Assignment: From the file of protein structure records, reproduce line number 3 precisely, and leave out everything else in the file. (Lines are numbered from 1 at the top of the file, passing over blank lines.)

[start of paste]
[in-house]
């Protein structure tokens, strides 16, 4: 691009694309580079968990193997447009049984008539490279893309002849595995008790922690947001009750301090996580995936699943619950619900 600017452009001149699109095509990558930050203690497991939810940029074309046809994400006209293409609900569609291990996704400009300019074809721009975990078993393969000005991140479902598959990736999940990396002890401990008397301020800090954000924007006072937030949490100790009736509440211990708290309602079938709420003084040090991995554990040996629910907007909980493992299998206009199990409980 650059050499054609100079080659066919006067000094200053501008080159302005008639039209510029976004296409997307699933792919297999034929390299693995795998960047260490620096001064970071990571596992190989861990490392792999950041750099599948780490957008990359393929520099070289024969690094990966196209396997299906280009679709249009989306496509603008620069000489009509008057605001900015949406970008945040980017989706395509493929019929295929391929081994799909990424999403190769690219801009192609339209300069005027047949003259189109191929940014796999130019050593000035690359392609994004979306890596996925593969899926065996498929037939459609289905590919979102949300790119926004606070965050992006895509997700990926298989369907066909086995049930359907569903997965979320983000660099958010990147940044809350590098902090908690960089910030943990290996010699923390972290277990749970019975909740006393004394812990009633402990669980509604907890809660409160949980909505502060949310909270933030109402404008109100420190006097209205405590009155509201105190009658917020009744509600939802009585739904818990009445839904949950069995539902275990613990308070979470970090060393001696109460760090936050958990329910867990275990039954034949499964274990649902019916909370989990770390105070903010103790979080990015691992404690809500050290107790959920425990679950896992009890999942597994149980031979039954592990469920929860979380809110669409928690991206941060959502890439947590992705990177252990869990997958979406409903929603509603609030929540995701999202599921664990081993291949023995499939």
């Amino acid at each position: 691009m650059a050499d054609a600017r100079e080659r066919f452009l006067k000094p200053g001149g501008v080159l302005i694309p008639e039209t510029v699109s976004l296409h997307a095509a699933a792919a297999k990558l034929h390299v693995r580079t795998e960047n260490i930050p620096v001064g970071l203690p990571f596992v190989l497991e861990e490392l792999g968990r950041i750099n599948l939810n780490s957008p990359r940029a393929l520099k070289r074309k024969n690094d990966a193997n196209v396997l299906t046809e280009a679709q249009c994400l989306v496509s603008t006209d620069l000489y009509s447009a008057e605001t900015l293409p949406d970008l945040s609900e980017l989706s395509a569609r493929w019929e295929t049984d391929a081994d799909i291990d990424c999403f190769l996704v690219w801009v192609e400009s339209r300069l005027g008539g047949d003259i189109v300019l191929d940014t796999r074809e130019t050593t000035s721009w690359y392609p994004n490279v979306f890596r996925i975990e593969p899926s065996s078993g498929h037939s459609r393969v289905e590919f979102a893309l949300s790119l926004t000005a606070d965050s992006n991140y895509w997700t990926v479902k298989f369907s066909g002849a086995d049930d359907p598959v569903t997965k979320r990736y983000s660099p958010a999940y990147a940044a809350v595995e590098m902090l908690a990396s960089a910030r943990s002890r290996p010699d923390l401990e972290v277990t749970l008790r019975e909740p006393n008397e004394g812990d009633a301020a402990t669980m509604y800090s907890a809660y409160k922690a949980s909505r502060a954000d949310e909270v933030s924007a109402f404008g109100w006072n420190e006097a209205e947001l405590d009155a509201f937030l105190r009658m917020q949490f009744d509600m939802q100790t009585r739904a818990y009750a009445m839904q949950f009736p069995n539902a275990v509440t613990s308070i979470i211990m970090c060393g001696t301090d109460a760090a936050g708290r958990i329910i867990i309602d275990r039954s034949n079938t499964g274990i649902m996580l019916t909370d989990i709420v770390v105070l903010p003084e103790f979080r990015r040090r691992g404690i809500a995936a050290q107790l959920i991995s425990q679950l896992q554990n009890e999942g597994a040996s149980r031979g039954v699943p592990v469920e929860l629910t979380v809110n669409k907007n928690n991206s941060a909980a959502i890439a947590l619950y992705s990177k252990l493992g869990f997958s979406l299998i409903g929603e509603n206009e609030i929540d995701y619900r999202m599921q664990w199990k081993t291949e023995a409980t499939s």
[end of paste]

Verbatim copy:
């Amino acid at each position: 691009m650059a050499d054609a600017r100079e080659r066919f452009l006067k000094p200053g001149g501008v080159l302005i694309p008639e039209t510029v699109s976004l296409h997307a095509a699933a792919a297999k990558l034929h390299v693995r580079t795998e960047n260490i930050p620096v001064g970071l203690p990571f596992v190989l497991e861990e490392l792999g968990r950041i750099n599948l939810n780490s957008p990359r940029a393929l520099k070289r074309k024969n690094d990966a193997n196209v396997l299906t046809e280009a679709q249009c994400l989306v496509s603008t006209d620069l000489y009509s447009a008057e605001t900015l293409p949406d970008l945040s609900e980017l989706s395509a569609r493929w019929e295929t049984d391929a081994d799909i291990d990424c999403f190769l996704v690219w801009v192609e400009s339209r300069l005027g008539g047949d003259i189109v300019l191929d940014t796999r074809e130019t050593t000035s721009w690359y392609p994004n490279v979306f890596r996925i975990e593969p899926s065996s078993g498929h037939s459609r393969v289905e590919f979102a893309l949300s790119l926004t000005a606070d965050s992006n991140y895509w997700t990926v479902k298989f369907s066909g002849a086995d049930d359907p598959v569903t997965k979320r990736y983000s660099p958010a999940y990147a940044a809350v595995e590098m902090l908690a990396s960089a910030r943990s002890r290996p010699d923390l401990e972290v277990t749970l008790r019975e909740p006393n008397e004394g812990d009633a301020a402990t669980m509604y800090s907890a809660y409160k922690a949980s909505r502060a954000d949310e909270v933030s924007a109402f404008g109100w006072n420190e006097a209205e947001l405590d009155a509201f937030l105190r009658m917020q949490f009744d509600m939802q100790t009585r739904a818990y009750a009445m839904q949950f009736p069995n539902a275990v509440t613990s308070i979470i211990m970090c060393g001696t301090d109460a760090a936050g708290r958990i329910i867990i309602d275990r039954s034949n079938t499964g274990i649902m996580l019916t909370d989990i709420v770390v105070l903010p003084e103790f979080r990015r040090r691992g404690i809500a995936a050290q107790l959920i991995s425990q679950l896992q554990n009890e999942g597994a040996s149980r031979g039954v699943p592990v469920e929860l629910t979380v809110n669409k907007n928690n991206s941060a909980a959502i890439a947590l619950y992705s990177k252990l493992g869990f997958s979406l299998i409903g929603e509603n206009e609030i929540d995701y619900r999202m599921q664990w199990k081993t291949e023995a409980t499939s």